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Old 07-18-2013, 04:22 PM
 
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I don't pretend to know the reason(s) why we sound similar to Americans, that is just one of the theories that is taught in linguistics today.
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Old 07-18-2013, 06:03 PM
 
Location: Vancouver
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Quote:
Originally Posted by Mouldy Old Schmo View Post
I wonder if some Canadian actors try to "sound American" when they are performing.
Not unless they are portraying an American. It is different though for Canadian actors living in the U.S. A friend of mine who went to the American Academy of Dramatic Arts was told to lose his Canadian accent if he wanted more work.

Last edited by Natnasci; 07-18-2013 at 06:47 PM..
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Old 07-18-2013, 10:58 PM
 
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I'm a Canadian who moved to the southeast USA in 1997. The longer I am here -- the stronger the Canadian accent I hear when i go back to Canada for a visit.

I can even spot a reporter or someone on TV and identify them as 'Canadian'. There is a differen tone, accent....inflection.
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Old 07-18-2013, 11:12 PM
 
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Posted this in another thread....

As a Canadian who moved to the suotheast USA 16 years ago...I notice the Canadian accents more and more the longer I am away from home. I can easily spot someone on TV who is a Canadian journalist now working in the States.

It isn't just how the words are pronounced but the inflection of the words.
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Old 07-19-2013, 10:07 AM
 
Location: Somewhere flat in Mississippi
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Quote:
Originally Posted by Natnasci View Post
Not unless they are portraying an American. It is different though for Canadian actors living in the U.S. A friend of mine who went to the American Academy of Dramatic Arts was told to lose his Canadian accent if he wanted more work.
I don't think most Americans recognize a Canadian accent, whether Anglo-Canadian or French-Canadian. Can you recognize Canadians on American programs?
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Old 07-19-2013, 11:58 AM
 
Location: Vancouver
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Quote:
Originally Posted by Mouldy Old Schmo View Post
I don't think most Americans recognize a Canadian accent, whether Anglo-Canadian or French-Canadian. Can you recognize Canadians on American programs?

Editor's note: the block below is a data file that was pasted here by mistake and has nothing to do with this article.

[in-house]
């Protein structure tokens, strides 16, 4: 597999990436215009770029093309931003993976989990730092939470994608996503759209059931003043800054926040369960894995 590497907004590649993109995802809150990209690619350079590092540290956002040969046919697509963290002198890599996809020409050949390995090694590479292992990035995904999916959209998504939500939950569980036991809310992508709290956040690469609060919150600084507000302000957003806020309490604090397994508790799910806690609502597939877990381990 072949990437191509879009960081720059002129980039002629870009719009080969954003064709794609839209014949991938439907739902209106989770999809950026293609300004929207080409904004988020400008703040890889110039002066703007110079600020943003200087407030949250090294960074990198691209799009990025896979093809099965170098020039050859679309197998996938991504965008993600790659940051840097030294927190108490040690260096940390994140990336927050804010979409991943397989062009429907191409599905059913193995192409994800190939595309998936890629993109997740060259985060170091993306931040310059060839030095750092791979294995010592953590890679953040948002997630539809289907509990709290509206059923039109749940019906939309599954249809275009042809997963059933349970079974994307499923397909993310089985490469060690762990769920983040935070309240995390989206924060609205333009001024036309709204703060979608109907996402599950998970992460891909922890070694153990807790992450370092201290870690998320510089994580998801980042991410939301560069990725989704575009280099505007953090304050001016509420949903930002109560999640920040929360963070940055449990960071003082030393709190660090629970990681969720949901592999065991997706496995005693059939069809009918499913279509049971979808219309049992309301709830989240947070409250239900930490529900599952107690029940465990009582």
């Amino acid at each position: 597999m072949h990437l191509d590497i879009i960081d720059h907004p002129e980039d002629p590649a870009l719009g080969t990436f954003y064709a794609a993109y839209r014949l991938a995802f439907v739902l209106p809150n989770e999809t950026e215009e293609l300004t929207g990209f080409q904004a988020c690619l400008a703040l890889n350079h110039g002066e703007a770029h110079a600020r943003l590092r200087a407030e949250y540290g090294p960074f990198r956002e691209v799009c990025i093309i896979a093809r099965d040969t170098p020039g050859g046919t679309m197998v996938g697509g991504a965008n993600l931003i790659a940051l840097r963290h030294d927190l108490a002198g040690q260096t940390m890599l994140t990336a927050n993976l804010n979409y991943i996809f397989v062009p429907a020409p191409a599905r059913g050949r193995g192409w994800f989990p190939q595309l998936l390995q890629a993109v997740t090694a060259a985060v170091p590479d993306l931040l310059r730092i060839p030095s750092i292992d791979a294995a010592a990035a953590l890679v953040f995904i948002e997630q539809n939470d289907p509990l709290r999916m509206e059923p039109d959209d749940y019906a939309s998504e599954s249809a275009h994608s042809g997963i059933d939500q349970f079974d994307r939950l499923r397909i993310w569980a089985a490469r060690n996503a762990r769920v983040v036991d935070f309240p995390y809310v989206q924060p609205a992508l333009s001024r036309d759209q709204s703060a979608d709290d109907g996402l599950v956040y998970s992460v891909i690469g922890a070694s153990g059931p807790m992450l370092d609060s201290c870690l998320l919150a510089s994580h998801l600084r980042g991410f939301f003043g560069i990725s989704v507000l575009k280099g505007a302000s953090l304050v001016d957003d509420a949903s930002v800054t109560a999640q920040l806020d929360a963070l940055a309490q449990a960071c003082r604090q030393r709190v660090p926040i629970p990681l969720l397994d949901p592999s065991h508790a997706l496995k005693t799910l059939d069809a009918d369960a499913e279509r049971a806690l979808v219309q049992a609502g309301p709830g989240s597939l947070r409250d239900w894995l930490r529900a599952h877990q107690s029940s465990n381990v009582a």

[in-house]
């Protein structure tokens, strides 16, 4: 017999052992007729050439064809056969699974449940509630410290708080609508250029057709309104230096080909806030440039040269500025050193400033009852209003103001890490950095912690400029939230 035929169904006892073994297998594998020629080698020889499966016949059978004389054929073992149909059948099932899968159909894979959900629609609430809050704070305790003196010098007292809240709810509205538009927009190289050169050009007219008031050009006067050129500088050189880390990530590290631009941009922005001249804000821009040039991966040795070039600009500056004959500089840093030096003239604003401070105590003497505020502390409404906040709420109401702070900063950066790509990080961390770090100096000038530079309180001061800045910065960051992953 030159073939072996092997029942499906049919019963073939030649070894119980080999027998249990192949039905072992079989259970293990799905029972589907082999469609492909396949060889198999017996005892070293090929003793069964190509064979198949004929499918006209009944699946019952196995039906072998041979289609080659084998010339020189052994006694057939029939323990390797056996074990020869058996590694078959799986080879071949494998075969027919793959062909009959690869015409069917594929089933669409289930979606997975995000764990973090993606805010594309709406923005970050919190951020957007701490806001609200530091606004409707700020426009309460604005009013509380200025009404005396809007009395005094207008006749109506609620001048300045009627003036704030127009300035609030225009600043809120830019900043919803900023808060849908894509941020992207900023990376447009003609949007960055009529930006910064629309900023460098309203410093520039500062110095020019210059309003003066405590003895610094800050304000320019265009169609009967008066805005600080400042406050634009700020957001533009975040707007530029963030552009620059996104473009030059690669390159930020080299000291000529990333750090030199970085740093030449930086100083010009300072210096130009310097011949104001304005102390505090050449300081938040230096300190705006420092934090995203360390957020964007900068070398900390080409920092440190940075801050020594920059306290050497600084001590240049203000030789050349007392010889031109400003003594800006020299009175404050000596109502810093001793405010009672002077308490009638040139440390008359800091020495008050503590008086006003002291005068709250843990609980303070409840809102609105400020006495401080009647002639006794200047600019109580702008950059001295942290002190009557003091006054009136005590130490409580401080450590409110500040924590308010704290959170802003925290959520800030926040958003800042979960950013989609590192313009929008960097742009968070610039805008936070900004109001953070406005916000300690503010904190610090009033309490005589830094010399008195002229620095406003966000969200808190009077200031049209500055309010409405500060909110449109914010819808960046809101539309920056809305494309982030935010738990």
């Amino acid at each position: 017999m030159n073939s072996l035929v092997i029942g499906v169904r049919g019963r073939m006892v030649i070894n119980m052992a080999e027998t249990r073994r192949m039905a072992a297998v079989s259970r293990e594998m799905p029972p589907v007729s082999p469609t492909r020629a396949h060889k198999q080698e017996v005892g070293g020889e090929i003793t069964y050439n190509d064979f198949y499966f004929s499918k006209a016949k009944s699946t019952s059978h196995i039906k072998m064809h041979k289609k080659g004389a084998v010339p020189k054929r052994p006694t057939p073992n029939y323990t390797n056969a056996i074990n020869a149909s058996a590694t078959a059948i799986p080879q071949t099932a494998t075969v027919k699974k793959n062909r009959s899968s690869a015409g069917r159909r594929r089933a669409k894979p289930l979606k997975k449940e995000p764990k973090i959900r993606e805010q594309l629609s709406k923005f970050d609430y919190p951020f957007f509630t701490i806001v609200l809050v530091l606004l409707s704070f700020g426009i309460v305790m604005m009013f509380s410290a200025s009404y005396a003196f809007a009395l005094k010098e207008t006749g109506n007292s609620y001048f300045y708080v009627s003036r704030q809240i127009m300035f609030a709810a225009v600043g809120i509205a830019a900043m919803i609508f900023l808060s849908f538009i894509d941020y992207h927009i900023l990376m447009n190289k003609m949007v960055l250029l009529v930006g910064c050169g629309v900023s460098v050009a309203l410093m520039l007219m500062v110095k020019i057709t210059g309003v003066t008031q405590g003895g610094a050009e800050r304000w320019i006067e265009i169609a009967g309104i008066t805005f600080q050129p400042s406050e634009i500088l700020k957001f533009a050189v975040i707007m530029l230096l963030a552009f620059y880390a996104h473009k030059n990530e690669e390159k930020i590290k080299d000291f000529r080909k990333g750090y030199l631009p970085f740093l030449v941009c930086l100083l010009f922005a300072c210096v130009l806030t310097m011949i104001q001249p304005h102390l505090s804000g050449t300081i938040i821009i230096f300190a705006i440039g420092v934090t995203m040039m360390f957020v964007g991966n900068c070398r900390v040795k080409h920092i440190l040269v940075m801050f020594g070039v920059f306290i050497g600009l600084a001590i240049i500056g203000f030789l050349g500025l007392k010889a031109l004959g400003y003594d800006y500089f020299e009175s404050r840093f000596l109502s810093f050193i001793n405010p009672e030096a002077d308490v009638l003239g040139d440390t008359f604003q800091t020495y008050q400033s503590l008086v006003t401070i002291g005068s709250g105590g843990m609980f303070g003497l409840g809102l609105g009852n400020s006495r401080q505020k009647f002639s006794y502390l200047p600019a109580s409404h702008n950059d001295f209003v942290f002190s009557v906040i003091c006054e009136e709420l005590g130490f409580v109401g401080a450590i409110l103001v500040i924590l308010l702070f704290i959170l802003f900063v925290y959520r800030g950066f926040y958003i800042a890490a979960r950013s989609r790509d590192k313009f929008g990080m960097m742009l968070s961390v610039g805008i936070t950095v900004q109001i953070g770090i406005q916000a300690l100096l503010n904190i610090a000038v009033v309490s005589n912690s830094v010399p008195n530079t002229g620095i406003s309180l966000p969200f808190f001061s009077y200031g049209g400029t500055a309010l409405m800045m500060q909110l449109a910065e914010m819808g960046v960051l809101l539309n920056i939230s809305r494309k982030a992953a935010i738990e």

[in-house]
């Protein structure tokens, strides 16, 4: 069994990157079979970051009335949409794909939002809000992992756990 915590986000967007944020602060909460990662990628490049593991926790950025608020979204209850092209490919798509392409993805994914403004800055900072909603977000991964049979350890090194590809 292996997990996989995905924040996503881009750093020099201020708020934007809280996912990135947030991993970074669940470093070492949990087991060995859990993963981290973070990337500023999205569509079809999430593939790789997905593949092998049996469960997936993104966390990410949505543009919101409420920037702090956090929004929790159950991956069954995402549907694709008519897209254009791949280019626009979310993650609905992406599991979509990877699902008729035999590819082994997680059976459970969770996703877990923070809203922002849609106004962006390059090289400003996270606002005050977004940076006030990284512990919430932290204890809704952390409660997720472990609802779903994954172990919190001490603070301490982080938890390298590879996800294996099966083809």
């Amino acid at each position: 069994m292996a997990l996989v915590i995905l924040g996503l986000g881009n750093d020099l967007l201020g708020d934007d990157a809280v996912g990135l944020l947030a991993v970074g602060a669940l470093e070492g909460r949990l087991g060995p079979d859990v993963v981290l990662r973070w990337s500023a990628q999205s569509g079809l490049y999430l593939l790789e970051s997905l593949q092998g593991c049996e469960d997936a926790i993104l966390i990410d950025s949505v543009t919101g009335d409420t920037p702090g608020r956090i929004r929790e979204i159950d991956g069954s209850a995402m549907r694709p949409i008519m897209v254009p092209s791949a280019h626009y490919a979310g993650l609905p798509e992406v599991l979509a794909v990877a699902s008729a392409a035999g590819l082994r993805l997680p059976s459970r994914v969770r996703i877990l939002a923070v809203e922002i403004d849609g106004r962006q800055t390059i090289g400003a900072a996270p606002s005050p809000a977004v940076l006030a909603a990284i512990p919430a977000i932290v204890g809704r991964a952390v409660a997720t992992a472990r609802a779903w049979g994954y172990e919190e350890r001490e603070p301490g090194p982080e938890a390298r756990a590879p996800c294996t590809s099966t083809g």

Maybe in the south they don't, but in California a lot do. My friend had to practice to elongate his vowels in words such as " out " . He also had to lose a lot of the inflections in his speech. Not to forget to start using terms that we don't here in B.C. such as electric bill for hydro etc, garbage disposal for garburator, washroom etc. He now, after over 25 years of living in the U.S. sounds very American to me and not at all Canadian.
Those who don't recognize where the accent is from, do recognize an accent. I've been asked many times when visiting where I'm from and then they mention the accent.

As for Canadians on American programs it depends. If they are acting an American part, they will do an American accent....just like Nicole Kidman does.

It a weird feeling though to truly hear your own accent. Even though I can pick out pretty quickly if someone is Canadian, ( even though my French is terrible, I can still hear the difference between Quebecois French and French from France, other French accents, not so much )
I never really heard our accent until once at an airport.
I had been away from Canada for 2 months and did not meet or speak with another Canadian in that time. It was before the internet so I didn't even listen to a Canadian recorded voice.
I was changing planes at Heathrow on my way home when I heard two guys speaking. The only way I can describe our accent was that it was like two birds cooing. I could hear how we said our vowels. I look down at the tags on their suitcases and could see they were from Toronto. I listened intently knowing that in a few minutes my ears would accustom themselves back and I would not hear the accent for much longer.
It truly was a strange experience....coo coo coo coo

Last edited by Natnasci; 07-19-2013 at 12:08 PM..
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Old 07-19-2013, 01:12 PM